Back To Top

Banks’ lending rates inch up amid tighter household debt control



Bank automated teller machines at a building in Seoul (Yonhap)
Bank automated teller machines at a building in Seoul (Yonhap)
Amid growing pressure from the government’s tightened grip on soaring household debt, South Korean banks’ lending rates sharply edged up in recent months, data showed Sunday. 

The adjustable rate charged on mortgage loans extended by the nation’s four major banks -- KB Kookmin Bank, Shinhan, Hana and Woori -- remained between 2.80 percent and 4.30 percent, as of Friday. Both the bottom and upper ends of the range rose 0.5 percentage point from 2.35 to 3.88 percent estimated in June, industry data showed.

The rate for unsecured loans was between 3.00 and 4.05 percent, up 0.43 percentage point from the 2.564-3.62 percent rage at the end of May.

The banks appeared to either have raised the “additional interest rate,” which is placed on borrowers depending on their credibility or reduced the “special discount interest rates,” applied to those with ability to repay on time, industry sources said. 

The move came as the financial authorities have strengthened supervision of snowballing household debts spurred by ample liquidity and a bubble in asset markets.

“The Financial Services Commission will make household debt management a top priority and mobilize all available policy means. We will continue to push ahead with measures to rein in soaring household debt that have already been announced without delay and prepare more policies, if needed,” said Koh Seung-beom, the new chairman of the policymaking FSC.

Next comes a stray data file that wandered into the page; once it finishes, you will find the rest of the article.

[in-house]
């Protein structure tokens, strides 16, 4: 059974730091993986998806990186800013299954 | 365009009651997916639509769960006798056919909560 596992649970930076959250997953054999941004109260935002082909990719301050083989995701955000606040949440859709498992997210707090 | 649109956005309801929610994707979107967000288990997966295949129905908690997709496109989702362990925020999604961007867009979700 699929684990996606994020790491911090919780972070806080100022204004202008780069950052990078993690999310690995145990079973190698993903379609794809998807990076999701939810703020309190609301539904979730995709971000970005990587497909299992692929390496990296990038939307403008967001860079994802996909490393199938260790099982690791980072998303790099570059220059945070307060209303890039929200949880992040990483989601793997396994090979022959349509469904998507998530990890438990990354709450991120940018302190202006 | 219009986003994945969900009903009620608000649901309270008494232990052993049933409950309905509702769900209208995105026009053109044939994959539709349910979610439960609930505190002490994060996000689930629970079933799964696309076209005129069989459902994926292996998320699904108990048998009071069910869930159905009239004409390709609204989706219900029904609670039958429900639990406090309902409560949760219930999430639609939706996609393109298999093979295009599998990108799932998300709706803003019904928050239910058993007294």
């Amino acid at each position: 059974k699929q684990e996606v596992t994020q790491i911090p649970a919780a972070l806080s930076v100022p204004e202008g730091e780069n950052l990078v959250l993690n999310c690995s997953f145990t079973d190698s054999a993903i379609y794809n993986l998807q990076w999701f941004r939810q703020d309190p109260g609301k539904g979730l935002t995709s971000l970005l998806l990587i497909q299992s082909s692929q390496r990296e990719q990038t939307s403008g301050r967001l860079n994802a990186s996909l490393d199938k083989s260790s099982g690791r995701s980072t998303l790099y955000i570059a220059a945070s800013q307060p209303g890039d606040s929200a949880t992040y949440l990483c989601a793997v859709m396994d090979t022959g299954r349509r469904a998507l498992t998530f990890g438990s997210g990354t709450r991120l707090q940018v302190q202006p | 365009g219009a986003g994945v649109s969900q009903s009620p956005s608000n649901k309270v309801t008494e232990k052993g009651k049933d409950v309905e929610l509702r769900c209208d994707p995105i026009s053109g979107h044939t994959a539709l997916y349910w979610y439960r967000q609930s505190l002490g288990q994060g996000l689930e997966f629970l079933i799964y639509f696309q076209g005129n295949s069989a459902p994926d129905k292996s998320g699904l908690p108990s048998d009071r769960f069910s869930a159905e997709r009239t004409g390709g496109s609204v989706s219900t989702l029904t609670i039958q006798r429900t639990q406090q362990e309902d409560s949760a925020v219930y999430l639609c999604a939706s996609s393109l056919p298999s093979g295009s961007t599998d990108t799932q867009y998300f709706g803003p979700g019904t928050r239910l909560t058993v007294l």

The proportion of Korea’s household debt to its GDP came to 98.6 percent at the end of June last year. The level of household debt in Asia’s fourth-largest economy outstripped the global average of 63.7 percent and the average in advanced countries of 75.3 percent, data showed.

Meanwhile, as the authority has been on a high alert over household debt issue, commercial banks are expected to squeeze the extension of “jeonse” loans, placing heavier burdens on ordinary home-seekers.

Jeonse is a type of housing lease where a homeowner leases out a living space for a lump-sum deposit and returns the money when the renter moves out.

Shinhan Bank recently decided to raise its lending rates on jeonse loans by 0.2 percentage point, which currently hovers between 2.77 and 3.87 percent. The measure will drive up the rate to a maximum of 4 percent, a bank official said. 

By Choi Jae-hee (cjh@heraldcorp.com)
MOST POPULAR
LATEST NEWS
padcast
Korea Herald Youtube
subscribe